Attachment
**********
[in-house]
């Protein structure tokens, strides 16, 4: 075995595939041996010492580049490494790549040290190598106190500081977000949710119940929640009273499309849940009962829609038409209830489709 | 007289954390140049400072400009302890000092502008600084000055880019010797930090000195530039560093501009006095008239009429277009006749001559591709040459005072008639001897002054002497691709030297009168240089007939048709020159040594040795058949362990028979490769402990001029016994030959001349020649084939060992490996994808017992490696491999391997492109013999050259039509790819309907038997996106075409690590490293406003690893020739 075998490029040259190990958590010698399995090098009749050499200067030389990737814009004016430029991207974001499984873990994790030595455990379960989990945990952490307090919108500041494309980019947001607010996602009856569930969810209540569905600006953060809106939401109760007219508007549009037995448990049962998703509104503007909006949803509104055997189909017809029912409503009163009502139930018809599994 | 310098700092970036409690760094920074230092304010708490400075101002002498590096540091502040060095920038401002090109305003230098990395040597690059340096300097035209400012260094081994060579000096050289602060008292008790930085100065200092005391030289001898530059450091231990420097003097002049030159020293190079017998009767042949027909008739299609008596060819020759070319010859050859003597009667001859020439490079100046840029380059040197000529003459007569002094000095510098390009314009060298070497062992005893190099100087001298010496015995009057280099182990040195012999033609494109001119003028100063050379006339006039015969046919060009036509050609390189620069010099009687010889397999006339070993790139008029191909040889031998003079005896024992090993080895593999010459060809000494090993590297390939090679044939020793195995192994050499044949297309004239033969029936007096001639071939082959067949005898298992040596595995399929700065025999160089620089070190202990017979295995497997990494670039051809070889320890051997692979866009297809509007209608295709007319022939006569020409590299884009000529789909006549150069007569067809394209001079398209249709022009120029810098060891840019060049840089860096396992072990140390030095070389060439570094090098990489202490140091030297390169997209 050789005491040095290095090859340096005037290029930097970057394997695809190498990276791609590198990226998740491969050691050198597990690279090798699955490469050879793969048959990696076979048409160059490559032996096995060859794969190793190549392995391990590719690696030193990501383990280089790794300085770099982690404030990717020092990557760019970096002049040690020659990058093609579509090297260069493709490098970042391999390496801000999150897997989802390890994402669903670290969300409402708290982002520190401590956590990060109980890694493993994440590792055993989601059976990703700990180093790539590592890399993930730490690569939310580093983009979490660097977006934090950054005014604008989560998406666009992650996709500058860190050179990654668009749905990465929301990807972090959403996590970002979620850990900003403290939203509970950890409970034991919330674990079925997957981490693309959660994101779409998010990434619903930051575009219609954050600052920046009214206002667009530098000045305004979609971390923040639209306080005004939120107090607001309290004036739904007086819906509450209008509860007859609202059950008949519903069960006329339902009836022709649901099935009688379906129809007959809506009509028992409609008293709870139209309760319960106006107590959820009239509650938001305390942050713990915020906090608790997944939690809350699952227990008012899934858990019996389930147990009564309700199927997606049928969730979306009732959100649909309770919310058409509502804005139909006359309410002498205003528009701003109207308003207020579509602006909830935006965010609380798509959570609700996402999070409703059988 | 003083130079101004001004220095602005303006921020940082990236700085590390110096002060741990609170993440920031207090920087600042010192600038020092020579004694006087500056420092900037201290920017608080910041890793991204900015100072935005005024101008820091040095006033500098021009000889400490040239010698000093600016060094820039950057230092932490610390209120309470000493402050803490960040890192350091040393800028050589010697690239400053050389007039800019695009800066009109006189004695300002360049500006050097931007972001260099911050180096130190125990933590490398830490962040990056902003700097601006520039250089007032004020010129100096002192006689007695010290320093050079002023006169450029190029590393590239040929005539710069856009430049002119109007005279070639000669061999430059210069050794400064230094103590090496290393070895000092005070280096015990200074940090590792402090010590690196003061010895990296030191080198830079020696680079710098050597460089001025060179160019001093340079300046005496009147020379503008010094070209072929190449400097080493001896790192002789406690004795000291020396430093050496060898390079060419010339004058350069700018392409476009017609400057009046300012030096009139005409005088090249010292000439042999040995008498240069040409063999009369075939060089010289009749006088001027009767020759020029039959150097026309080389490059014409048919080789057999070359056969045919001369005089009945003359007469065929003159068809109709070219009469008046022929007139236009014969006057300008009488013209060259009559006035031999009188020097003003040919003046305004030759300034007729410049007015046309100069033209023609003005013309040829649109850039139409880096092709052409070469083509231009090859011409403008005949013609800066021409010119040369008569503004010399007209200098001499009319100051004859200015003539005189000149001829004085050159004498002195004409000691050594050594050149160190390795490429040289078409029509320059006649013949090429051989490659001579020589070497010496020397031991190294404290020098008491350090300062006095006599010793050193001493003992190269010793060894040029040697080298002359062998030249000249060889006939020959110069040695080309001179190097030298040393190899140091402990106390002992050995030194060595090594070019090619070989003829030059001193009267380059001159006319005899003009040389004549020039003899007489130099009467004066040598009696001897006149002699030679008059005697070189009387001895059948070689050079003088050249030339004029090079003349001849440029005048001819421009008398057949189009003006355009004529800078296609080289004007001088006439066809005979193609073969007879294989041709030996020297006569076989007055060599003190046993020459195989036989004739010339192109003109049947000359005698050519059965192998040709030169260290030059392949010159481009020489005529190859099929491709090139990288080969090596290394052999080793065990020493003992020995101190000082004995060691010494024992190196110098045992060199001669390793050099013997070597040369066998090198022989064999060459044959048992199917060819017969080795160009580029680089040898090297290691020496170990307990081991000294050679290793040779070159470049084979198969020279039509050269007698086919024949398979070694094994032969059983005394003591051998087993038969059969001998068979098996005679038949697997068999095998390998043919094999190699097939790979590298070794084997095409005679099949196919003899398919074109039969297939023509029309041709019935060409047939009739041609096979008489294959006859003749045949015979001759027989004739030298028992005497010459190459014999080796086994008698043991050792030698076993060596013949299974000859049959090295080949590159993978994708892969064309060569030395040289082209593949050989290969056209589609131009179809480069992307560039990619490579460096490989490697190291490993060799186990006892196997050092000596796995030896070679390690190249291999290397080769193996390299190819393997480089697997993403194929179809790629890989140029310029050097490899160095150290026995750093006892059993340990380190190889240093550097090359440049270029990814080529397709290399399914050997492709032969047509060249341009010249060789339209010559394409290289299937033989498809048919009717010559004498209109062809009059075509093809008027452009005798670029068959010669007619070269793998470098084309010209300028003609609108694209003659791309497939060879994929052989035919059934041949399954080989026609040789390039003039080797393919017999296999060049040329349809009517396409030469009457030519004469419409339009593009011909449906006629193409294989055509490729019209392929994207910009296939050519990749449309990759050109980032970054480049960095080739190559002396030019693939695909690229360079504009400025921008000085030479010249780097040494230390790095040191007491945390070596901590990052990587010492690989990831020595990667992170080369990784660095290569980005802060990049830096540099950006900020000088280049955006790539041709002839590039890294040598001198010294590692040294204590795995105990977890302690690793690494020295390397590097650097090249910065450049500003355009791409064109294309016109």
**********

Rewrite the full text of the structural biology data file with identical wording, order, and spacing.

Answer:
[in-house]
């Protein structure tokens, strides 16, 4: 075995595939041996010492580049490494790549040290190598106190500081977000949710119940929640009273499309849940009962829609038409209830489709 | 007289954390140049400072400009302890000092502008600084000055880019010797930090000195530039560093501009006095008239009429277009006749001559591709040459005072008639001897002054002497691709030297009168240089007939048709020159040594040795058949362990028979490769402990001029016994030959001349020649084939060992490996994808017992490696491999391997492109013999050259039509790819309907038997996106075409690590490293406003690893020739 075998490029040259190990958590010698399995090098009749050499200067030389990737814009004016430029991207974001499984873990994790030595455990379960989990945990952490307090919108500041494309980019947001607010996602009856569930969810209540569905600006953060809106939401109760007219508007549009037995448990049962998703509104503007909006949803509104055997189909017809029912409503009163009502139930018809599994 | 310098700092970036409690760094920074230092304010708490400075101002002498590096540091502040060095920038401002090109305003230098990395040597690059340096300097035209400012260094081994060579000096050289602060008292008790930085100065200092005391030289001898530059450091231990420097003097002049030159020293190079017998009767042949027909008739299609008596060819020759070319010859050859003597009667001859020439490079100046840029380059040197000529003459007569002094000095510098390009314009060298070497062992005893190099100087001298010496015995009057280099182990040195012999033609494109001119003028100063050379006339006039015969046919060009036509050609390189620069010099009687010889397999006339070993790139008029191909040889031998003079005896024992090993080895593999010459060809000494090993590297390939090679044939020793195995192994050499044949297309004239033969029936007096001639071939082959067949005898298992040596595995399929700065025999160089620089070190202990017979295995497997990494670039051809070889320890051997692979866009297809509007209608295709007319022939006569020409590299884009000529789909006549150069007569067809394209001079398209249709022009120029810098060891840019060049840089860096396992072990140390030095070389060439570094090098990489202490140091030297390169997209 050789005491040095290095090859340096005037290029930097970057394997695809190498990276791609590198990226998740491969050691050198597990690279090798699955490469050879793969048959990696076979048409160059490559032996096995060859794969190793190549392995391990590719690696030193990501383990280089790794300085770099982690404030990717020092990557760019970096002049040690020659990058093609579509090297260069493709490098970042391999390496801000999150897997989802390890994402669903670290969300409402708290982002520190401590956590990060109980890694493993994440590792055993989601059976990703700990180093790539590592890399993930730490690569939310580093983009979490660097977006934090950054005014604008989560998406666009992650996709500058860190050179990654668009749905990465929301990807972090959403996590970002979620850990900003403290939203509970950890409970034991919330674990079925997957981490693309959660994101779409998010990434619903930051575009219609954050600052920046009214206002667009530098000045305004979609971390923040639209306080005004939120107090607001309290004036739904007086819906509450209008509860007859609202059950008949519903069960006329339902009836022709649901099935009688379906129809007959809506009509028992409609008293709870139209309760319960106006107590959820009239509650938001305390942050713990915020906090608790997944939690809350699952227990008012899934858990019996389930147990009564309700199927997606049928969730979306009732959100649909309770919310058409509502804005139909006359309410002498205003528009701003109207308003207020579509602006909830935006965010609380798509959570609700996402999070409703059988 | 003083130079101004001004220095602005303006921020940082990236700085590390110096002060741990609170993440920031207090920087600042010192600038020092020579004694006087500056420092900037201290920017608080910041890793991204900015100072935005005024101008820091040095006033500098021009000889400490040239010698000093600016060094820039950057230092932490610390209120309470000493402050803490960040890192350091040393800028050589010697690239400053050389007039800019695009800066009109006189004695300002360049500006050097931007972001260099911050180096130190125990933590490398830490962040990056902003700097601006520039250089007032004020010129100096002192006689007695010290320093050079002023006169450029190029590393590239040929005539710069856009430049002119109007005279070639000669061999430059210069050794400064230094103590090496290393070895000092005070280096015990200074940090590792402090010590690196003061010895990296030191080198830079020696680079710098050597460089001025060179160019001093340079300046005496009147020379503008010094070209072929190449400097080493001896790192002789406690004795000291020396430093050496060898390079060419010339004058350069700018392409476009017609400057009046300012030096009139005409005088090249010292000439042999040995008498240069040409063999009369075939060089010289009749006088001027009767020759020029039959150097026309080389490059014409048919080789057999070359056969045919001369005089009945003359007469065929003159068809109709070219009469008046022929007139236009014969006057300008009488013209060259009559006035031999009188020097003003040919003046305004030759300034007729410049007015046309100069033209023609003005013309040829649109850039139409880096092709052409070469083509231009090859011409403008005949013609800066021409010119040369008569503004010399007209200098001499009319100051004859200015003539005189000149001829004085050159004498002195004409000691050594050594050149160190390795490429040289078409029509320059006649013949090429051989490659001579020589070497010496020397031991190294404290020098008491350090300062006095006599010793050193001493003992190269010793060894040029040697080298002359062998030249000249060889006939020959110069040695080309001179190097030298040393190899140091402990106390002992050995030194060595090594070019090619070989003829030059001193009267380059001159006319005899003009040389004549020039003899007489130099009467004066040598009696001897006149002699030679008059005697070189009387001895059948070689050079003088050249030339004029090079003349001849440029005048001819421009008398057949189009003006355009004529800078296609080289004007001088006439066809005979193609073969007879294989041709030996020297006569076989007055060599003190046993020459195989036989004739010339192109003109049947000359005698050519059965192998040709030169260290030059392949010159481009020489005529190859099929491709090139990288080969090596290394052999080793065990020493003992020995101190000082004995060691010494024992190196110098045992060199001669390793050099013997070597040369066998090198022989064999060459044959048992199917060819017969080795160009580029680089040898090297290691020496170990307990081991000294050679290793040779070159470049084979198969020279039509050269007698086919024949398979070694094994032969059983005394003591051998087993038969059969001998068979098996005679038949697997068999095998390998043919094999190699097939790979590298070794084997095409005679099949196919003899398919074109039969297939023509029309041709019935060409047939009739041609096979008489294959006859003749045949015979001759027989004739030298028992005497010459190459014999080796086994008698043991050792030698076993060596013949299974000859049959090295080949590159993978994708892969064309060569030395040289082209593949050989290969056209589609131009179809480069992307560039990619490579460096490989490697190291490993060799186990006892196997050092000596796995030896070679390690190249291999290397080769193996390299190819393997480089697997993403194929179809790629890989140029310029050097490899160095150290026995750093006892059993340990380190190889240093550097090359440049270029990814080529397709290399399914050997492709032969047509060249341009010249060789339209010559394409290289299937033989498809048919009717010559004498209109062809009059075509093809008027452009005798670029068959010669007619070269793998470098084309010209300028003609609108694209003659791309497939060879994929052989035919059934041949399954080989026609040789390039003039080797393919017999296999060049040329349809009517396409030469009457030519004469419409339009593009011909449906006629193409294989055509490729019209392929994207910009296939050519990749449309990759050109980032970054480049960095080739190559002396030019693939695909690229360079504009400025921008000085030479010249780097040494230390790095040191007491945390070596901590990052990587010492690989990831020595990667992170080369990784660095290569980005802060990049830096540099950006900020000088280049955006790539041709002839590039890294040598001198010294590692040294204590795995105990977890302690690793690494020295390397590097650097090249910065450049500003355009791409064109294309016109």